“Always giving thanks” is a distinctly Christian standard for living. The reason is that the word “thanksgiving” is literally the idea of the good grace (eucharistia) of God. The natural man is void of the grace of God, and consequently does not honor God or give thanks to Him. (Rom.1 :21) Having experienced the free and sovereign regenerating work of the Holy Spirit, the Christian expresses faith in Christ and repentance to God, and lives as one enraptured with a life of gratitude and humility by “always giving thanks” to God. A life of thanksgiving is truly exalting of God, or literally “giving thanks…to God, even the Father.” The Christian life is that of thinking and thanking. “To think” in the old Anglo-Saxon language was seen also in thanks; literally, thinkfulness is thankfulness. A life of thanksgiving is always a witness to the salvic work of Christ. Thanks to God is given “in the name of our Lord Jesus Christ.” Christians are only able to approach God boldly because of the redemptive work of Christ on their behalf. The Lord Jesus Chirst is the crowning thought of thanksgiving. Genuine thanksgiving is confession and living with Jesus Christ as Lord of one’s life. Living a life “always giving thanks” demands the Christian “be careful how you walk, not as unwise men, but as wise, making the most of your time, because the days are evil.” (Eph. 5:15-16) The Christian life is living with thanksgiving, a Christian does not make the most of time when instead there is agonizing as to difficulties and hardships. Scripture exhorts us to give thanks “for all things” (a solemn thought considering the man inspired to write those words was frequently imprisoned on behalf of his Lord Jesus Christ). Whatever experiences life may bring, the grace of God compels us to express hearts and minds filled with thanksgiving. As the old hymn teaches: “Count your blessings, name them one by one; Count your blessings, see what God hath done; Count your blessings, name them one by one, and it will surprise you what the Lord hath done.”

The essence of thanksgiving is to be “filled with the Spirit, speaking to one another in psalms and hymns and spiritual songs. making melody with your heart to the Lord…always giving thanks.” (Eph. 5:18-20) Giving thanks is not something indefinable or theoretical; is it both a mindset and activity that is defined biblically and explicit spiritually. The mindset of thanksgiving is to “be filled with the Spirit, speaking to one another.” In a parallel passage, Paul taught that this speaking includes “teaching and admonishing one another.” (Col. 3:16) One of the many gifts that God has given His people is conversational fellowship. The essence of thanksgiving also includes continual expression of the joy in life that is only possible with God as Lord and Savior of one’s life. The exhortation of Scripture to speak psalms and hymns and spiritual songs, making melody” means a joyful life of witness and worship in mind (again Paul and Silas set the example of witness and worship in Acts 16:23-40). Being “subject to one another in the fear [reverence] of Christ.” (Eph. 5:21) is also the essence of thanksgiving. The one who is “always giving thanks” is also to express “the fear [reverence] of Christ.”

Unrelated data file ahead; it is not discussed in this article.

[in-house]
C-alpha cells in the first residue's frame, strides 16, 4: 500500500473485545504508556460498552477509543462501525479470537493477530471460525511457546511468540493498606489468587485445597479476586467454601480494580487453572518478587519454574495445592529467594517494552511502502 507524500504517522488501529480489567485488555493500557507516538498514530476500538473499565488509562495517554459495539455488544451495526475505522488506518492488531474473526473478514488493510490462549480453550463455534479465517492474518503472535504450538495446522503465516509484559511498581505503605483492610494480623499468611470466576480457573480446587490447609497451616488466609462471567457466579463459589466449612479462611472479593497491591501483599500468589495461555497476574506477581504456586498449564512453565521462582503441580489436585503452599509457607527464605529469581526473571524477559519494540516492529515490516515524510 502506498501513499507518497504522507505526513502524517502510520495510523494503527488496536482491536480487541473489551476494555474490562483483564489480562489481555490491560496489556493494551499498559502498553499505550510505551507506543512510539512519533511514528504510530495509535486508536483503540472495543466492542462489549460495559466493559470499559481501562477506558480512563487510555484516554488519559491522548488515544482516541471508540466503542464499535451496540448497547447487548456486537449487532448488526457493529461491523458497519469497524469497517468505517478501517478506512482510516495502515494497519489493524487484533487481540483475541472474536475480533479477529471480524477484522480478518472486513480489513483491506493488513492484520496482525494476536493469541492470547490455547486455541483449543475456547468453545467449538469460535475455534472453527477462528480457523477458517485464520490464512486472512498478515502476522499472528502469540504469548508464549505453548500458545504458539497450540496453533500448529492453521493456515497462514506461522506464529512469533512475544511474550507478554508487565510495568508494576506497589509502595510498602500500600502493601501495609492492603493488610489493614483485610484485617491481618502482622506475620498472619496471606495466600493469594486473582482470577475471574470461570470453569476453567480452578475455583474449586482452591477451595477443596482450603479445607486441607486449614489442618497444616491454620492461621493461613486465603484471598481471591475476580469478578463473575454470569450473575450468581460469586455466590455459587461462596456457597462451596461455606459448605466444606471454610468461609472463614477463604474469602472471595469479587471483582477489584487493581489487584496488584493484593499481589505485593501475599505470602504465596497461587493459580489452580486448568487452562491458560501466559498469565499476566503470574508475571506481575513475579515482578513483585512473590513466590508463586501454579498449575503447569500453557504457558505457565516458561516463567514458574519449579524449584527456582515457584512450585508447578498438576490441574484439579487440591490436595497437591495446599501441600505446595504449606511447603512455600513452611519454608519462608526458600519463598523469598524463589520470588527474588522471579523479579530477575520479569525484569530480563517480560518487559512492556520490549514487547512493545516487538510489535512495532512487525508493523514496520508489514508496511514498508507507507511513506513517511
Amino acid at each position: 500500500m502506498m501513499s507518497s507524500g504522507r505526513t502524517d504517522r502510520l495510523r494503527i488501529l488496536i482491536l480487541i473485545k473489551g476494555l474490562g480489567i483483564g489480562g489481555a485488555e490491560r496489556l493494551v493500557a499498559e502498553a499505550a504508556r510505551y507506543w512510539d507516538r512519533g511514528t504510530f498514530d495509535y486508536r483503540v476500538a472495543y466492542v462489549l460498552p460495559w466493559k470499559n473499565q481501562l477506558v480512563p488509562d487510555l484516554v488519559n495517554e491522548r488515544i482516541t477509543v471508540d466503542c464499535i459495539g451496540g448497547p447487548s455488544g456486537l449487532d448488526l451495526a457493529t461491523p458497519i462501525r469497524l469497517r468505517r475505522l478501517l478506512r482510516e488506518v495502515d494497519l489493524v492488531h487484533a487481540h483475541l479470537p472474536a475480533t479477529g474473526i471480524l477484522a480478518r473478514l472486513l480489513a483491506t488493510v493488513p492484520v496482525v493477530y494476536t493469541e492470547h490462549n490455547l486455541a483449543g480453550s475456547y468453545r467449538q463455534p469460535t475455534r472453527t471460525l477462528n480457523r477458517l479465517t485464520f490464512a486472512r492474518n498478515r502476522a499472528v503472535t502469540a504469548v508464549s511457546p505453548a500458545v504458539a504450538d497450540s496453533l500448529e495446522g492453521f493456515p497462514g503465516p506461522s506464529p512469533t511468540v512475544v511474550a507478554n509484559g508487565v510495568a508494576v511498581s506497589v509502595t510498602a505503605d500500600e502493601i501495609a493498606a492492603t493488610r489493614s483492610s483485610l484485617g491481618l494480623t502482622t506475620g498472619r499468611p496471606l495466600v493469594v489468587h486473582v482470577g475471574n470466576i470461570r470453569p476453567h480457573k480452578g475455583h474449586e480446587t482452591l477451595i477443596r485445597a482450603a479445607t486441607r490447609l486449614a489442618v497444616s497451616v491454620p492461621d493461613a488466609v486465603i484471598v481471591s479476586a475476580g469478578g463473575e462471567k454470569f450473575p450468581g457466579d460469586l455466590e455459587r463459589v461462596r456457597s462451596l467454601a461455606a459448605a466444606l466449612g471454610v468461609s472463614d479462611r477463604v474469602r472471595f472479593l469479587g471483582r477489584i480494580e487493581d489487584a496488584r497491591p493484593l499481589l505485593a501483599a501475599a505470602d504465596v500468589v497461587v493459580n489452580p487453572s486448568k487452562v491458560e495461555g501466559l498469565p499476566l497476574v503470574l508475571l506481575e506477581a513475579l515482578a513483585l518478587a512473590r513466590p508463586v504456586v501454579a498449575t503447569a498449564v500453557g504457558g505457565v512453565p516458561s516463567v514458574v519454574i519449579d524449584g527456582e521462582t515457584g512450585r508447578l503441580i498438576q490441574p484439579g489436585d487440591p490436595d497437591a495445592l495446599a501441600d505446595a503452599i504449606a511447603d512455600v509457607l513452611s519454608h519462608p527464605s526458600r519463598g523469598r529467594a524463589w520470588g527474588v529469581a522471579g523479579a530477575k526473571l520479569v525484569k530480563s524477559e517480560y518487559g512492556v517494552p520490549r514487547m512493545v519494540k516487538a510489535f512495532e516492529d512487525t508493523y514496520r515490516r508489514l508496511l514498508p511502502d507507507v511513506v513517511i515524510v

Genuine thanksgiving means one is “filled with the Spirit.” The fullness of the Holy Spirit requires the incoming of the Holy Spirit. The incoming is only when one who is dead in sins and trespasses (Eph. 2:1) is regenerated, that is, born again (John 3:3), by the free and sovereign Holy Spirit. (John 3:8) The Holy Spirit first enters our lives through the new birth by raising those who are dead in sins and trespasses alive together with Christ. The incoming of the Holy Spirit is the prerequisite for being “filled by the Holy Spirit.” When the Holy Spirit fills the Christian’s life, then genuine thanksgiving is natural. Genuine, Christian thanksgiving is not a work of the flesh, but is the inevitable and irrestible activity and mindset, as the Holy Spirit fills the life of those redeemed by Christ and belonging to Him, to the praise and glory of the Father.

Thanksgiving Day for the Christian is an activity and a mindset that is expressed each and every day. Indeed, God created man to love Him and enjoy HIm forever. It is for this purpose that God has so lavishly blessed His people with His grace and mercy. Now that we know of what it means to be filled with the Holy Spirit, may the life of each and every Christian truly be lives “always giving thanks for all things” each and every day.